- Northern Territory: Patient Assistance Travel Scheme
- NSW: Isolated Patients Travel and Accommodation Assistance Scheme
- Queensland: Patient Travel Subsidy Scheme
- South Australia: Patient Assistance Travel Scheme
- Tasmania: Patient Travel Assistance Scheme
- Western Australia: Patient Assisted Travel Scheme and Interstate Patient Travel Scheme
- Victoria: Victorian Patient Transport Assistance Scheme
Private health insurers now offer travel and accommodation benefits under hospital cover.
These private health insurance benefits generally cover:
- petrol costs for travel by car
- train, bus or air fares
- accommodation costs near the place of treatment for patient and carer
Not all health funds offer these benefits. If you have a health fund, check your policy to see what's included. Be aware that cover varies between health funds and policies.
The following organisations may offer assistance with travel for healthcare:
- Australian Red Cross Transport
- Angel Flight Australia
- Royal Flying Doctor Service
- Department of Veterans' Affairs
- Carer Gateway
These organisations provide assistance with accommodation:
Read more here about rural and remote health services and support.
Alternatives to travel
You might be able to avoid travelling for medical treatment or care, thanks to advances in healthcare delivery.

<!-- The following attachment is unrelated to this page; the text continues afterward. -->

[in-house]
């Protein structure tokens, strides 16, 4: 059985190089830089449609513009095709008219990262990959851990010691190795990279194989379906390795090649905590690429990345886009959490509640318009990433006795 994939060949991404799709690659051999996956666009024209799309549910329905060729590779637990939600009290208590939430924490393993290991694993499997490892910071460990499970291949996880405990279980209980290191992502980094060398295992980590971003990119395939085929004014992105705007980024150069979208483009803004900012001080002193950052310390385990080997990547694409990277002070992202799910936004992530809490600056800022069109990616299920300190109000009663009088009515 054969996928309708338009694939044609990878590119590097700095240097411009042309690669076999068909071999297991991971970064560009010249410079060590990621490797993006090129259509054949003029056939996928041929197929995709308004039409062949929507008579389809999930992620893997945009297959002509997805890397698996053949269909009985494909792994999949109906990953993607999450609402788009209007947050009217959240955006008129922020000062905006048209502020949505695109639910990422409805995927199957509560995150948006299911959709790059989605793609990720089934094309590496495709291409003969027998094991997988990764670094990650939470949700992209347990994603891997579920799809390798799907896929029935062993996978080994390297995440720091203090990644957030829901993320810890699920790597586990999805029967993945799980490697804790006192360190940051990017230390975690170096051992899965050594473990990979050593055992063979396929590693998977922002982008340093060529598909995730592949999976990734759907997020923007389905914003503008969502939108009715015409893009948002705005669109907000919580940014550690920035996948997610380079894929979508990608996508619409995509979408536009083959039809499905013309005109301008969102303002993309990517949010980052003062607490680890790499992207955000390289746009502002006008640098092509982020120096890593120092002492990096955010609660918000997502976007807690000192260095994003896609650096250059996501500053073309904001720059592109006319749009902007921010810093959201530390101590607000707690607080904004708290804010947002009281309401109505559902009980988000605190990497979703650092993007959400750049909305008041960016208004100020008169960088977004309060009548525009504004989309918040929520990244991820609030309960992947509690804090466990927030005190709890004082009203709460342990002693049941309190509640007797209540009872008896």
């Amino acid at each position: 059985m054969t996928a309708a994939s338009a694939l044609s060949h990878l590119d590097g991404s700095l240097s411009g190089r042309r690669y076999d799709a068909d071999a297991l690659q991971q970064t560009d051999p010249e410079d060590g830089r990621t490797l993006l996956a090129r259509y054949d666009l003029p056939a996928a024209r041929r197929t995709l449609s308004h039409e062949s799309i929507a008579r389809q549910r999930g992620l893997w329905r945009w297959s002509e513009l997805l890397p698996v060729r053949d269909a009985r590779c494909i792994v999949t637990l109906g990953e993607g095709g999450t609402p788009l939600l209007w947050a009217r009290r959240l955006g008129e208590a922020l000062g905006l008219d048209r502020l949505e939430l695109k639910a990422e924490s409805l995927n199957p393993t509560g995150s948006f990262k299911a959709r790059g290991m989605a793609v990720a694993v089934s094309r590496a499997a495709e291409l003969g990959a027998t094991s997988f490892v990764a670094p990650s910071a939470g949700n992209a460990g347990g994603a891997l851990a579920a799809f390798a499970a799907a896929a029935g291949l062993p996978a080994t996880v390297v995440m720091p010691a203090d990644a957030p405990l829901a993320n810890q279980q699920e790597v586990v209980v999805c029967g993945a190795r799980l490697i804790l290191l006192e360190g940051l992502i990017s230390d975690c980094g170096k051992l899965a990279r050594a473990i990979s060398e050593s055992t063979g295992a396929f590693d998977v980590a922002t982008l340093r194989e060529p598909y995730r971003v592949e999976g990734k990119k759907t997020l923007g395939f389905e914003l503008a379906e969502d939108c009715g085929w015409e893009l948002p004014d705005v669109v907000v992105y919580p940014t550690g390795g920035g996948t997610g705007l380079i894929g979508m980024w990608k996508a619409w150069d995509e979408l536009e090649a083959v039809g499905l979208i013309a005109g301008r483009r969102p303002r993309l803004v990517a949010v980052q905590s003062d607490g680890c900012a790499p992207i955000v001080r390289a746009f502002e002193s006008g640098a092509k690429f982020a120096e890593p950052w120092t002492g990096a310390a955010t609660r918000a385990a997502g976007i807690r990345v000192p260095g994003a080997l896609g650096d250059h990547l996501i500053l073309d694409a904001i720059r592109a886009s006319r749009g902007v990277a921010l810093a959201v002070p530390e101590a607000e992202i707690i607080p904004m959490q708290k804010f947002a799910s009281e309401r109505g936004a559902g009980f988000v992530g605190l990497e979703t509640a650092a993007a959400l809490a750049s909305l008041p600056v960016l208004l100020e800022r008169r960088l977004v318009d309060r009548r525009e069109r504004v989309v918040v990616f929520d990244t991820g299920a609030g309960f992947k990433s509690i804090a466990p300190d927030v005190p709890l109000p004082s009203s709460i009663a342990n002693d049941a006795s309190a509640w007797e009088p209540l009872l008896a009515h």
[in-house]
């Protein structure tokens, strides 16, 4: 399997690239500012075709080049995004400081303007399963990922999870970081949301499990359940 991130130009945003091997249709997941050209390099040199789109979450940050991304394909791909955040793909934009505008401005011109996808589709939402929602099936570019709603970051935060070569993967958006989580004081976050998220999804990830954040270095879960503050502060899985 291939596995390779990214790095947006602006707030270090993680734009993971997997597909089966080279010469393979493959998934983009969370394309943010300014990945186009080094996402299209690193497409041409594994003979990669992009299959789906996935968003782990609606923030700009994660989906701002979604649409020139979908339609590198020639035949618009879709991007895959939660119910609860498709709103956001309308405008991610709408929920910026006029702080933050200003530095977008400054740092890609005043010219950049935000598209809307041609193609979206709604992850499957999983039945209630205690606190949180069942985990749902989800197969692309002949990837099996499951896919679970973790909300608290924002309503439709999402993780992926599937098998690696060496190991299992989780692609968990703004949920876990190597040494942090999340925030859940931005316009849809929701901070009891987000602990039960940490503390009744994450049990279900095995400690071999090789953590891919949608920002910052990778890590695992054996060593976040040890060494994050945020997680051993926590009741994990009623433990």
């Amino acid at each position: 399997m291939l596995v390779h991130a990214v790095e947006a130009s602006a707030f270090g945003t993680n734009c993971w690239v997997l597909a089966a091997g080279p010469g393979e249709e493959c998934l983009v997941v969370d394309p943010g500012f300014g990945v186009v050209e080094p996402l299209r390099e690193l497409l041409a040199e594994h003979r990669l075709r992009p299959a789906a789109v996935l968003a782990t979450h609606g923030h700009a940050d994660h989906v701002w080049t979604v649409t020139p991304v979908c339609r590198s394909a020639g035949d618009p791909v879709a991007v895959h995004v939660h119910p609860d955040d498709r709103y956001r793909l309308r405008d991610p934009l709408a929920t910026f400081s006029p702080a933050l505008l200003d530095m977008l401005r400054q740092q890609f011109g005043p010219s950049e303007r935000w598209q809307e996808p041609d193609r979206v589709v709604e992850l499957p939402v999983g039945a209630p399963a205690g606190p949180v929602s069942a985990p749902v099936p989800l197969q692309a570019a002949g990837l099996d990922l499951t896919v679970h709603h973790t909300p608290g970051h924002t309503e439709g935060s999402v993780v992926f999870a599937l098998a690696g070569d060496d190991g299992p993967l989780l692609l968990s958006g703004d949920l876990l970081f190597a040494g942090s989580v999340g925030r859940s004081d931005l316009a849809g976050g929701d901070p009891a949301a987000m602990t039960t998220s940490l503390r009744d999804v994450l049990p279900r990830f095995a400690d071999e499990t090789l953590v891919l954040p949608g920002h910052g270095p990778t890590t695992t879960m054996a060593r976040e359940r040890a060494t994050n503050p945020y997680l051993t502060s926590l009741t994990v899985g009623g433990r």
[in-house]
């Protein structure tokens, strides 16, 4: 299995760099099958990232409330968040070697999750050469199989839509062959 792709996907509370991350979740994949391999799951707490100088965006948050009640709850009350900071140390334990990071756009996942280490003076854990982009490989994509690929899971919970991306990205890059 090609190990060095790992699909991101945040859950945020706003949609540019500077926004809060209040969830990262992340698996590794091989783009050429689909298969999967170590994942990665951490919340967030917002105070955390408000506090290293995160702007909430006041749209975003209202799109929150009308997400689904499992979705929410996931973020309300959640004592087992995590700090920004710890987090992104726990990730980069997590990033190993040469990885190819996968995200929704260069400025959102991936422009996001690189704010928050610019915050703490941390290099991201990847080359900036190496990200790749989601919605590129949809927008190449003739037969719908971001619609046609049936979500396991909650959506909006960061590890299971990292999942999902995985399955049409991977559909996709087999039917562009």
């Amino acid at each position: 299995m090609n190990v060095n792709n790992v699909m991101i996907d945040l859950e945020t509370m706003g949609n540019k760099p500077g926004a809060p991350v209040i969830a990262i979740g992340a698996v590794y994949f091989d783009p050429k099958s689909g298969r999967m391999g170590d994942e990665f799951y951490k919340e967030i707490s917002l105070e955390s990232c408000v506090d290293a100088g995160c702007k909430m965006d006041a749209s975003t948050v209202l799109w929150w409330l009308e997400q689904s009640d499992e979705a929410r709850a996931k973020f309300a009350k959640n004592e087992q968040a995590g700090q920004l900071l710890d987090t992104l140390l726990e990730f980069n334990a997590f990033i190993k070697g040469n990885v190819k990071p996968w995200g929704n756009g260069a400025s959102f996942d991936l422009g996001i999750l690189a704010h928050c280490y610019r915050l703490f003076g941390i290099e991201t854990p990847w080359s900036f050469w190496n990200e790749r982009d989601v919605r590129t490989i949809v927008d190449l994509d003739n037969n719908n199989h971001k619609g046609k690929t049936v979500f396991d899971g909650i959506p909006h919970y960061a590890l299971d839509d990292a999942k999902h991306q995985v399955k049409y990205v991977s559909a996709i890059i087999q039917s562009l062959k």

Telehealth services use videoconferencing technology so you can talk with a healthcare professional via your computer, tablet or phone and see their image on the screen. When required, they can record video, audio and clinical information and forward it securely to a clinic where medical specialists can study it and provide an opinion. Telehealth services can even be used to remotely monitor patients’ vital signs (such as pulse rate) and other health measures.
Telehealth services save travel time and costs, and can be a less stressful option than travelling a long distance for healthcare. Many are covered by Medicare benefits in eligible areas of rural, regional and remote Australia.
In the longer term, telehealth can also play a part in supporting people with chronic conditions to manage their health.
Video Call, developed by Healthdirect Australia, allows healthcare providers to conduct video consultations. The private and secure service connects you with your healthcare professional from home, work, or wherever it's most convenient, using your smartphone, tablet or desktop computer.
Telehealth services can also be a convenient way for carers or interpreters to get involved in healthcare conversations.
Other alternatives to travelling for healthcare
Depending on your needs, consider asking your healthcare team if you can:
- reduce the number of appointments that require travel
- use your local health service more, instead of travelling for treatment
- take advantage of any outreach services in your area
If you have a long or difficult journey to reach your doctor, it’s especially important to be well prepared so you can make the most of your visit. See healthdirect’s online Question Builder for help putting together the questions you’ll need to ask.
Learn more here about the development and quality assurance of healthdirect content.
Last reviewed: February 2020